The reviews of some of these economists, especially on Mr. Sanders’s health care plans, suggest that Mrs. Clinton could have been too conservative in their debate last week when she said his agenda in total would increase the size of the federal government by 40 percent. That level would surpass any government expansion since the buildup in World War II.

Now go ahead—let me hear from a bunch of liberals about the media bias toward Bernie Sanders from The New York fucking Times.

Bernie Sanders supporters want to win a nomination; Hillary supporters want to win an election.

That's the difference.


Turkey’s Refugee Shadow Economy

Ben Hubbard, writing for The New York Times:

Mr. Abdul-Hamid’s swift success is a small part of the multimillion-dollar shadow economy that has developed in Turkey to profit from the massive human tide rushing toward Europe. Much of this new economy is visible in the streets here, where smugglers solicit refugees, clothing stores display life vests and inner tubes, and tour buses and taxis shuttle passengers to remote launch sites along the coast.

Money is flowing through Izmir, the third largest city in Turkey, now a grim hub for migrants and a boom town for residents. Hidden from view is an extensive smuggling infrastructure, with makeshift “insurance offices” that hold migrants’ money, covert factories that churn out ineffective life vests and underground suppliers of cheap rubber rafts that sometimes pop or capsize during the voyage to Greece, stranding or drowning people at sea.

There’s nothing better than reading something in bed before your day even begins that immediately sets your entire life, and how good you have it, into sharper focus.



Public Radio Can Capitalize on Its Popularity Without Selling Out Its Mission

Ira Glass:

Two weeks ago I told a reporter that public radio is ready for capitalism. People have been commenting online about what they think I meant. I’m writing this to clarify.

The hardest part of being a liberal is dealing with other liberals who refuse to be pragmatic. Not surprisingly, I.G. drops a truth bomb here. Sure, he was talking about radio and podcasts, but the general theme—stop shirking from the fiscal responsibility of art—would be useful for many areas of our culture.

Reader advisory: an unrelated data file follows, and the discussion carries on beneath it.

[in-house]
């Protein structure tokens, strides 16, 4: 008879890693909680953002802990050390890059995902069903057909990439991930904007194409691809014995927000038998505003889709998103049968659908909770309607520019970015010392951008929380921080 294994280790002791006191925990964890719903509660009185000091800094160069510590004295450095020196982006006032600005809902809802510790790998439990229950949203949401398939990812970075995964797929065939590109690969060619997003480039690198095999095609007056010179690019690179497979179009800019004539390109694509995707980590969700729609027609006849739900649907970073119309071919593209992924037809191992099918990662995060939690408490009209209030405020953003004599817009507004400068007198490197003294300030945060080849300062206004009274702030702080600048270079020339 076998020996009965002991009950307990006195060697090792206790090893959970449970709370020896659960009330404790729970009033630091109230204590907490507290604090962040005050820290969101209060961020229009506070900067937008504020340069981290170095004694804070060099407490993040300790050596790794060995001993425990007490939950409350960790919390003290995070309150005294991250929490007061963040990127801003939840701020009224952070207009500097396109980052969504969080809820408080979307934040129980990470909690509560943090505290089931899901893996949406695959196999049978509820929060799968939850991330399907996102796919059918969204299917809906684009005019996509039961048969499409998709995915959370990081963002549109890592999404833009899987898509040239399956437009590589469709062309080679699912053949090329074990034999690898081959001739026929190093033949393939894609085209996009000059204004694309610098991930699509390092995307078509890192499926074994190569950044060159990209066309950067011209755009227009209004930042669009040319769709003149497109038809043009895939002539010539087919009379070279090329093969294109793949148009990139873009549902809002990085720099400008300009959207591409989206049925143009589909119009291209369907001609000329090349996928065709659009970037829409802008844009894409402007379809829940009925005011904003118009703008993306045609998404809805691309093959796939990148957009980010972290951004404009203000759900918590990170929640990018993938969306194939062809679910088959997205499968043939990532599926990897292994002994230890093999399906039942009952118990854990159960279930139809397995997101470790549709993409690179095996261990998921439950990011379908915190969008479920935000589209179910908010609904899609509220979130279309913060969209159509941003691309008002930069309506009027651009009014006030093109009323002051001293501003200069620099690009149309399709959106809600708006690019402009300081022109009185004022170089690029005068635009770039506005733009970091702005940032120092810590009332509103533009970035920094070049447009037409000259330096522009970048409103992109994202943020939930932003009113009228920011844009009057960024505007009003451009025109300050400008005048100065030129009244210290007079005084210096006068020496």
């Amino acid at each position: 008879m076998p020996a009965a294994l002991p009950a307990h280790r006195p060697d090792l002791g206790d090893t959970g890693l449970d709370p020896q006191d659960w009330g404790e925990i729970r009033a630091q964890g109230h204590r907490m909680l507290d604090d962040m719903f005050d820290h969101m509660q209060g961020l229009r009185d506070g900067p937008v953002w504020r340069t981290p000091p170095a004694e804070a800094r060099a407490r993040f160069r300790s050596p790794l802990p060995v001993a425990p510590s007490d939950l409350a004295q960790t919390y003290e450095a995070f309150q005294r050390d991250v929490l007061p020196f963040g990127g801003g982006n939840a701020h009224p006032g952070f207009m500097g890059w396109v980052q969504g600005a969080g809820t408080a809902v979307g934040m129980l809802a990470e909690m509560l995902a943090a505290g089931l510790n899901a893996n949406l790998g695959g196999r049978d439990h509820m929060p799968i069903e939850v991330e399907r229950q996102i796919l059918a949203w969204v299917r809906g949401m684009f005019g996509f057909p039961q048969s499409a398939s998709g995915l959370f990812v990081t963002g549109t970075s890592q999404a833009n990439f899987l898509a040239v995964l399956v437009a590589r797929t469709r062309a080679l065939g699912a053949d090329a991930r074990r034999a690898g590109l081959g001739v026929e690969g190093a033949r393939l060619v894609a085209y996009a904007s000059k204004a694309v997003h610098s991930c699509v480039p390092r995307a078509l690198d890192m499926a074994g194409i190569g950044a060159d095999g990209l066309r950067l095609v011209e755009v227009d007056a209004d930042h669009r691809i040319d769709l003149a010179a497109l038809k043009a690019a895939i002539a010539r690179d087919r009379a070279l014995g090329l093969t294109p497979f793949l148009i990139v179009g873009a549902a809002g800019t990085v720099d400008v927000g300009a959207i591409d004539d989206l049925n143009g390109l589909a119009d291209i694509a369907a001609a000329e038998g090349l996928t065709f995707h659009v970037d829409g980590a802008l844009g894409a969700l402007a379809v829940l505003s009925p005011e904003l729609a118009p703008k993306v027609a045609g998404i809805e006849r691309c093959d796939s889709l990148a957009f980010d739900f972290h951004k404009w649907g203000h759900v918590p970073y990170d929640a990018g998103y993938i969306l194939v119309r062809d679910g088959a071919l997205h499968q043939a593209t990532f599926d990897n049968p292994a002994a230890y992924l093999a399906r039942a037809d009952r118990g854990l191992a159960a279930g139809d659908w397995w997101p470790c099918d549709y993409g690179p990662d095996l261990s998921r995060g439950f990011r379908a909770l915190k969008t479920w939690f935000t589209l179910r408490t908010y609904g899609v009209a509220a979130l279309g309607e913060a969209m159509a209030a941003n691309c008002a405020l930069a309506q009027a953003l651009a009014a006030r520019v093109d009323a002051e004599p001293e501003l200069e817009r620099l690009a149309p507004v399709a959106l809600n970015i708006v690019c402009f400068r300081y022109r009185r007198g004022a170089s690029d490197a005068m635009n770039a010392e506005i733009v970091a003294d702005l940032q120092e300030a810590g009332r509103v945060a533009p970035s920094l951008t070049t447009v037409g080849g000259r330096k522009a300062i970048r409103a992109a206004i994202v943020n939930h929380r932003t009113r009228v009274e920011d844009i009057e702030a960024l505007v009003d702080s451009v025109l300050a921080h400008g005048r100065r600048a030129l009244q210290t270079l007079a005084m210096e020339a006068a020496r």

America’s Epidemic of Unnecessary Care

Atal Gawande, writing for The New Yorker:

Virtually every family in the country, the research indicates, has been subject to overtesting and overtreatment in one form or another. The costs appear to take thousands of dollars out of the paychecks of every household each year. Researchers have come to refer to financial as well as physical “toxicities” of inappropriate care—including reduced spending on food, clothing, education, and shelter. Millions of people are receiving drugs that aren’t helping them, operations that aren’t going to make them better, and scans and tests that do nothing beneficial for them, and often cause harm.

Why does this fact barely seem to register publicly?

The closest you can get to mind expansion without taking LSD. Read this, but be prepared to question everything you thought you knew about the healthcare you receive.


An NPR Reporter Chauffeurs A Chinese Couple 500 Miles To Their Rural Wedding

Frank Langfitt, writing for NPR:

I went to Rocky's wedding in part to try to understand how he'd made the leap from farmhouse to Shanghai law firm — quite a feat in China's hypercompetitive society.

Xiao Piao offered one theory: "The entire village thinks his family sits on good land, good feng shui," she said, referring to the house's location vis-a-vis the natural environment.

Rocky politely disagreed: "Everyone's fate, career and job are the result of one's struggle. If I didn't take the bar and sat around at home, what use would good feng shui have been?"

There’s the single chocolate chip world that you know—and then there’s the entire rest of the cookie. Take five minutes out of your day and treat yourself to this piece—you won’t regret it.

/via Ben Thompson